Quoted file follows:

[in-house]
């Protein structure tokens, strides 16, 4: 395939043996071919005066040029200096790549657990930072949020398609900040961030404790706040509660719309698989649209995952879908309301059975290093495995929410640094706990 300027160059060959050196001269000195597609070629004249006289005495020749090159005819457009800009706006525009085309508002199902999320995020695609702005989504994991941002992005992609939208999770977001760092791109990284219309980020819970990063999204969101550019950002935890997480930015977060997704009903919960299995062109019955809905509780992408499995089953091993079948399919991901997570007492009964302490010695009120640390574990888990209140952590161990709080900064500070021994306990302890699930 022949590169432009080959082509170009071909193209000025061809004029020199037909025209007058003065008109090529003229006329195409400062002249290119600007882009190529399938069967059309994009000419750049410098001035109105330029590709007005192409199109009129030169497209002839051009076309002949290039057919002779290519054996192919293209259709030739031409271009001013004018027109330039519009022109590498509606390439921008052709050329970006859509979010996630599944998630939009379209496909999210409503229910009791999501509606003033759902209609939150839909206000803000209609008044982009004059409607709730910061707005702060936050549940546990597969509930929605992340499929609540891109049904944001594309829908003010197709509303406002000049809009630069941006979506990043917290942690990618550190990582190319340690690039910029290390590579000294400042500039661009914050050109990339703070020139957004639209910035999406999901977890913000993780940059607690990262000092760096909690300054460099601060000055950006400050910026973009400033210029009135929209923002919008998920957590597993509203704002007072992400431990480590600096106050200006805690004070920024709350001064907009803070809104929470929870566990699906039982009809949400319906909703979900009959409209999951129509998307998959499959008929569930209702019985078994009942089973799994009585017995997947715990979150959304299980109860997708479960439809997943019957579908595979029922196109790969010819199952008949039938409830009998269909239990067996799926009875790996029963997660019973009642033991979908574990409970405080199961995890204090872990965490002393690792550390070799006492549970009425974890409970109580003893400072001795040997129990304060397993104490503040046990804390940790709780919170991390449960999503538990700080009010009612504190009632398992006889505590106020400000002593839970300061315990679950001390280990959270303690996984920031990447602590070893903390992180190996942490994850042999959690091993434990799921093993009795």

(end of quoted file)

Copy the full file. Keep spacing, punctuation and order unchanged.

[in-house]
């Protein structure tokens, strides 16, 4: 395939043996071919005066040029200096790549657990930072949020398609900040961030404790706040509660719309698989649209995952879908309301059975290093495995929410640094706990 300027160059060959050196001269000195597609070629004249006289005495020749090159005819457009800009706006525009085309508002199902999320995020695609702005989504994991941002992005992609939208999770977001760092791109990284219309980020819970990063999204969101550019950002935890997480930015977060997704009903919960299995062109019955809905509780992408499995089953091993079948399919991901997570007492009964302490010695009120640390574990888990209140952590161990709080900064500070021994306990302890699930 022949590169432009080959082509170009071909193209000025061809004029020199037909025209007058003065008109090529003229006329195409400062002249290119600007882009190529399938069967059309994009000419750049410098001035109105330029590709007005192409199109009129030169497209002839051009076309002949290039057919002779290519054996192919293209259709030739031409271009001013004018027109330039519009022109590498509606390439921008052709050329970006859509979010996630599944998630939009379209496909999210409503229910009791999501509606003033759902209609939150839909206000803000209609008044982009004059409607709730910061707005702060936050549940546990597969509930929605992340499929609540891109049904944001594309829908003010197709509303406002000049809009630069941006979506990043917290942690990618550190990582190319340690690039910029290390590579000294400042500039661009914050050109990339703070020139957004639209910035999406999901977890913000993780940059607690990262000092760096909690300054460099601060000055950006400050910026973009400033210029009135929209923002919008998920957590597993509203704002007072992400431990480590600096106050200006805690004070920024709350001064907009803070809104929470929870566990699906039982009809949400319906909703979900009959409209999951129509998307998959499959008929569930209702019985078994009942089973799994009585017995997947715990979150959304299980109860997708479960439809997943019957579908595979029922196109790969010819199952008949039938409830009998269909239990067996799926009875790996029963997660019973009642033991979908574990409970405080199961995890204090872990965490002393690792550390070799006492549970009425974890409970109580003893400072001795040997129990304060397993104490503040046990804390940790709780919170991390449960999503538990700080009010009612504190009632398992006889505590106020400000002593839970300061315990679950001390280990959270303690996984920031990447602590070893903390992180190996942490994850042999959690091993434990799921093993009795």